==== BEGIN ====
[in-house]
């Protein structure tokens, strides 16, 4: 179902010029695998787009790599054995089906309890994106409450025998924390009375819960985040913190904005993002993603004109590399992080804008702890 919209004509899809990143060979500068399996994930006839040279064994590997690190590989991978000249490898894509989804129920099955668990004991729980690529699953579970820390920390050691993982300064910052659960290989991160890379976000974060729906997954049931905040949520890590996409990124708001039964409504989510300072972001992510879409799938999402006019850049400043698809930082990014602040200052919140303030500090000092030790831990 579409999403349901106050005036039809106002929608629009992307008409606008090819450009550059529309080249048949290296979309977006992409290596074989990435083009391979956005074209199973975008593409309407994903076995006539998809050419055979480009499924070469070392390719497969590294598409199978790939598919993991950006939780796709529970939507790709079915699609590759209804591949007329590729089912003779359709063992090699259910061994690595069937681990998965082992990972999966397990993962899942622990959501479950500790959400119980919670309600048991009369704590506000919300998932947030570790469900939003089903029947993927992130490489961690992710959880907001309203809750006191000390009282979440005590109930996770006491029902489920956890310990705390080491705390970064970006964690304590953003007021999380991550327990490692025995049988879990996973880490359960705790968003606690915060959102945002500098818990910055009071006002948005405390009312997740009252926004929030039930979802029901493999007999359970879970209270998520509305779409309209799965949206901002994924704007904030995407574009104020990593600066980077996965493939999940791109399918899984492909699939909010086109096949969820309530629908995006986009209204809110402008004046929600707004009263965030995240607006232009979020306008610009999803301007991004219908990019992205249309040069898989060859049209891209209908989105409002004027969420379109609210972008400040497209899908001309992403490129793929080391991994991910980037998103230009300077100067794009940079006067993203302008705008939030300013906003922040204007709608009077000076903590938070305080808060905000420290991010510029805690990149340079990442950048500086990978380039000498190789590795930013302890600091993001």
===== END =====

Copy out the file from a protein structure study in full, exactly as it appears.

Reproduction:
[in-house]
């Protein structure tokens, strides 16, 4: 179902010029695998787009790599054995089906309890994106409450025998924390009375819960985040913190904005993002993603004109590399992080804008702890 919209004509899809990143060979500068399996994930006839040279064994590997690190590989991978000249490898894509989804129920099955668990004991729980690529699953579970820390920390050691993982300064910052659960290989991160890379976000974060729906997954049931905040949520890590996409990124708001039964409504989510300072972001992510879409799938999402006019850049400043698809930082990014602040200052919140303030500090000092030790831990 579409999403349901106050005036039809106002929608629009992307008409606008090819450009550059529309080249048949290296979309977006992409290596074989990435083009391979956005074209199973975008593409309407994903076995006539998809050419055979480009499924070469070392390719497969590294598409199978790939598919993991950006939780796709529970939507790709079915699609590759209804591949007329590729089912003779359709063992090699259910061994690595069937681990998965082992990972999966397990993962899942622990959501479950500790959400119980919670309600048991009369704590506000919300998932947030570790469900939003089903029947993927992130490489961690992710959880907001309203809750006191000390009282979440005590109930996770006491029902489920956890310990705390080491705390970064970006964690304590953003007021999380991550327990490692025995049988879990996973880490359960705790968003606690915060959102945002500098818990910055009071006002948005405390009312997740009252926004929030039930979802029901493999007999359970879970209270998520509305779409309209799965949206901002994924704007904030995407574009104020990593600066980077996965493939999940791109399918899984492909699939909010086109096949969820309530629908995006986009209204809110402008004046929600707004009263965030995240607006232009979020306008610009999803301007991004219908990019992205249309040069898989060859049209891209209908989105409002004027969420379109609210972008400040497209899908001309992403490129793929080391991994991910980037998103230009300077100067794009940079006067993203302008705008939030300013906003922040204007709608009077000076903590938070305080808060905000420290991010510029805690990149340079990442950048500086990978380039000498190789590795930013302890600091993001």